We are very excited to be working with such an exceptional group of tribal professionals. If you would like more information on this program, please contact either John Mead (928-707-0361 or John.Mead@nau.edu
) or Jennifer Williams (928-523-0673 or Jennifer.Williams@nau.edu
Resources and Announcements
Tribal P2 Network Focusing on Renewable Energy Webinars for 2014
The Tribal P2 Network has been conducting a very informative and exciting series of webinars on pollution prevention activities taking place in tribal communities. In 2013 they focused on Green Casinos, and in 2014 they will be focusing their attention on Renewable Energy. They are interested in hearing from you on potential topics. Please visit their website at http://tribalp2.org/needs-assessment/
to share your ideas.
And if you haven't visited their excellent new website, then you really need to pop over to:http://tribalp2.org/
Article on OSWER Assistant Administrator Mathy Stanislaus' Trip to Santa Clara Pueblo
As part of OSWER Assistant Administrator Mathy Stanislaus' participation in the 2013 Tribal Lands and environment Forum, he participated in a special tour of the Santa Clara Pueblo. He was joined by many tribal environmental professionals, tribal leaders, and USEPA Region 6 Administrator Ron Curry. He's posted an interesting blog post about his trip that you can read here:http://blog.epa.gov/epaconnect/2013/11/ ... age-month/
Environmental Justice Collaborative Problem-Solving Cooperative Agreement: Deadline February 18, 2014
The Environmental Justice Collaborative Problem-Solving (EJCPS) Cooperative Agreement Program provides funding for eligible applicants for projects that address local environmental and/or public health issues within an affected community. The EJCPS Program is designed to help communities understand and address exposure to multiple environmental harms and risks. To learn more about this funding opportunity visit their website at:www.grants.gov/web/grants/view-opportun ... pId=247934
Grant Funding Guidance for State and Tribal Response Programs
Section 128(a) of the Comprehensive Environmental Response, Compensation, and Liability Act (CERCLA), as amended, authorizes a noncompetitive $50 million grant program to establish and enhance state and tribal response programs. Generally, these response programs address the assessment, cleanup, and redevelopment of brownfields sites and other sites with actual or perceived contamination. This document provides guidance that will enable states and tribes to apply for and use Fiscal Year 2014 section 128(a) funds. Requests for funding are due January 31, 2014. For more information and to view the guidance, please visit:www.epa.gov/brownfields/state_tribal/fund_guide.htm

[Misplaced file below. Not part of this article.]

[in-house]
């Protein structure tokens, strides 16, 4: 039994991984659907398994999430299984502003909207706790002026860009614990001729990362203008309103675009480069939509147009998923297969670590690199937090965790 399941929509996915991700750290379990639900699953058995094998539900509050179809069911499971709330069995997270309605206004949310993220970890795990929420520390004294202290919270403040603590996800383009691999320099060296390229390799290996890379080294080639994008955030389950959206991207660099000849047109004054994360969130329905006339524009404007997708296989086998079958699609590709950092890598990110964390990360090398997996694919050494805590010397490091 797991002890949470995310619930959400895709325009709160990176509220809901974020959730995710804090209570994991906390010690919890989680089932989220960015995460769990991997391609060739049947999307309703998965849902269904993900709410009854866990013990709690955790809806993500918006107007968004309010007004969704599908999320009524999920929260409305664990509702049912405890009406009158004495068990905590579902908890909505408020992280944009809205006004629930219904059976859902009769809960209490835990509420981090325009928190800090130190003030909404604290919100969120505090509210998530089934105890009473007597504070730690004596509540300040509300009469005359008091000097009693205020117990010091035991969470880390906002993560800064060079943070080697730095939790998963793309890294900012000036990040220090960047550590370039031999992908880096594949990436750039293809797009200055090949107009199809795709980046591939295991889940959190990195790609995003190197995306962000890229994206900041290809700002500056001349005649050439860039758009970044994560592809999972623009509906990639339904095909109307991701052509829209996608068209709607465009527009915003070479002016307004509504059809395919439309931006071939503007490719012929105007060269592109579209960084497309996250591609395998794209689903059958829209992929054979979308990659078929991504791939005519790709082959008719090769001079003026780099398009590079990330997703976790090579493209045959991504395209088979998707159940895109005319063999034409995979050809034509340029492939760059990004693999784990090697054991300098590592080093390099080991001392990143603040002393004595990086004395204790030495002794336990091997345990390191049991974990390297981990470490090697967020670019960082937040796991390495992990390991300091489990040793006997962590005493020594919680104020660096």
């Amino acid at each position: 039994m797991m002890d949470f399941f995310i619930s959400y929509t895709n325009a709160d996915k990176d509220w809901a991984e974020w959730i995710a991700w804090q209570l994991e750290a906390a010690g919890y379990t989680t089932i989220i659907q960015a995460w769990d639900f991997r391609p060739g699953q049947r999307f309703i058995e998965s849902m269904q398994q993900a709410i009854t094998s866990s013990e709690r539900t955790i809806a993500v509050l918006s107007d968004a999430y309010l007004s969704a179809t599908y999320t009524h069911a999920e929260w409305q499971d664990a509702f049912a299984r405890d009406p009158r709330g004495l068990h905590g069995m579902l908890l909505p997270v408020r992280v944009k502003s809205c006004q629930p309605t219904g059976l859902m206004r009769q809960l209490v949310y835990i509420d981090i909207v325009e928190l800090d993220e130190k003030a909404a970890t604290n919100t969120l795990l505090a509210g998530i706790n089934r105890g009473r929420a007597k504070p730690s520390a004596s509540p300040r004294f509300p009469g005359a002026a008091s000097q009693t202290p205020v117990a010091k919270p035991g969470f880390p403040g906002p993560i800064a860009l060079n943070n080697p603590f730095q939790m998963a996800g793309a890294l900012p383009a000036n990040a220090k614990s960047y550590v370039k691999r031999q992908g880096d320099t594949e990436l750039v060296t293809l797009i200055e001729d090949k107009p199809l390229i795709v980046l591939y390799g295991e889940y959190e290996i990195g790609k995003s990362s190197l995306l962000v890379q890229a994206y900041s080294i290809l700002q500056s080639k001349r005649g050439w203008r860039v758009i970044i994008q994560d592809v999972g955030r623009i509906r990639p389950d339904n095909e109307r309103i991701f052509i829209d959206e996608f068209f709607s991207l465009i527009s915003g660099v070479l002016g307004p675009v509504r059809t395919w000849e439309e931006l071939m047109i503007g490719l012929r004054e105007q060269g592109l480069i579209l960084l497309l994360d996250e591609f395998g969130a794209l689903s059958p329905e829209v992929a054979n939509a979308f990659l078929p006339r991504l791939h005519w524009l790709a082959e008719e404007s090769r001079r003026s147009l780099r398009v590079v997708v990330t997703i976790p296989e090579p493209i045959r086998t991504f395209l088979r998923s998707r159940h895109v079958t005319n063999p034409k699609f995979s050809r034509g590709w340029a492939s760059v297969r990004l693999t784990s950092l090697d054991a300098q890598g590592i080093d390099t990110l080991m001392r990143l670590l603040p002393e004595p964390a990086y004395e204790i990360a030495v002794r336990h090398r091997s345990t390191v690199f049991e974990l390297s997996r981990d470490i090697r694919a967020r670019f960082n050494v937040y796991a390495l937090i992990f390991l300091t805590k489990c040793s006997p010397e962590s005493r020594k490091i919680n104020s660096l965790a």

For more information on EPA's Brownfields Program please visit:
Brownfields Program: www.epa.gov/brownfields/
ACRES Information: www.epa.gov/acres/
Cleanups in My Community: www.epa.gov/cimc
FY14 Environmental Workforce Development And Job Training Grant Guidelines
This notice announces the availability of funds and solicits proposals from eligible entities, including nonprofit organizations and federally recognized tribes, to deliver environmental workforce development and job training programs that recruit, train, and place local, unemployed and under-employed residents with the skills needed to secure full-time employment in the environmental field, with a focus on solid and hazardous waste remediation, environmental health and safety, and wastewater-related training. Closing date: February 13, 2014.www.epa.gov/oswer/docs/grants/epa-oswer-oblr-14-01.pdf
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Tribal Waste and Response Assistance Program (TWRAP)
TWRAP is a program focused on assisting tribes with all waste management, brownfields, USTs, contaminated sites, and response programs. This program is funded by the USEPA's Office of Solid Waste and Emergency Response.
Tribal Solid Waste Education and Assistance Program (TSWEAP)
TSWEAP's focus is providing training and assistance to tribes working on solid and hazardous waste management.
©2002 Institute for Tribal Environmental Professionals at Northern Arizona University